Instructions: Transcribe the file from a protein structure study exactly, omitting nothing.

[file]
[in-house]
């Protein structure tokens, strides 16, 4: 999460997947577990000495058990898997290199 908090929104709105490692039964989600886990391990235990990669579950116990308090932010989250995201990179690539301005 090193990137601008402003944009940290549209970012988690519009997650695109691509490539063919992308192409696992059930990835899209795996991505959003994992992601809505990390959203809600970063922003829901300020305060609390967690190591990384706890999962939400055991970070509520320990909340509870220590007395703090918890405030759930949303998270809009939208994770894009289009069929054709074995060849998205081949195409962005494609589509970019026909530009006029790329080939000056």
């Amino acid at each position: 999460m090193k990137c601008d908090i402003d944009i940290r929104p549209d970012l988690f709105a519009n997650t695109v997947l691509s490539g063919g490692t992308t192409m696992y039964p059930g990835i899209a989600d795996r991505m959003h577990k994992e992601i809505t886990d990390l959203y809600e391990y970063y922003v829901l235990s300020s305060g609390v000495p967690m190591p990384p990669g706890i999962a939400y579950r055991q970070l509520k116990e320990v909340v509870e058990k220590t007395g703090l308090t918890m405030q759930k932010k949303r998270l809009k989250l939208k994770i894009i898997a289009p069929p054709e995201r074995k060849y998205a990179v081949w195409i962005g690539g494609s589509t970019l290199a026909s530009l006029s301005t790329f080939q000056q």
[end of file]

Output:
[in-house]
């Protein structure tokens, strides 16, 4: 999460997947577990000495058990898997290199 908090929104709105490692039964989600886990391990235990990669579950116990308090932010989250995201990179690539301005 090193990137601008402003944009940290549209970012988690519009997650695109691509490539063919992308192409696992059930990835899209795996991505959003994992992601809505990390959203809600970063922003829901300020305060609390967690190591990384706890999962939400055991970070509520320990909340509870220590007395703090918890405030759930949303998270809009939208994770894009289009069929054709074995060849998205081949195409962005494609589509970019026909530009006029790329080939000056």
């Amino acid at each position: 999460m090193k990137c601008d908090i402003d944009i940290r929104p549209d970012l988690f709105a519009n997650t695109v997947l691509s490539g063919g490692t992308t192409m696992y039964p059930g990835i899209a989600d795996r991505m959003h577990k994992e992601i809505t886990d990390l959203y809600e391990y970063y922003v829901l235990s300020s305060g609390v000495p967690m190591p990384p990669g706890i999962a939400y579950r055991q970070l509520k116990e320990v909340v509870e058990k220590t007395g703090l308090t918890m405030q759930k932010k949303r998270l809009k989250l939208k994770i894009i898997a289009p069929p054709e995201r074995k060849y998205a990179v081949w195409i962005g690539g494609s589509t970019l290199a026909s530009l006029s301005t790329f080939q000056q």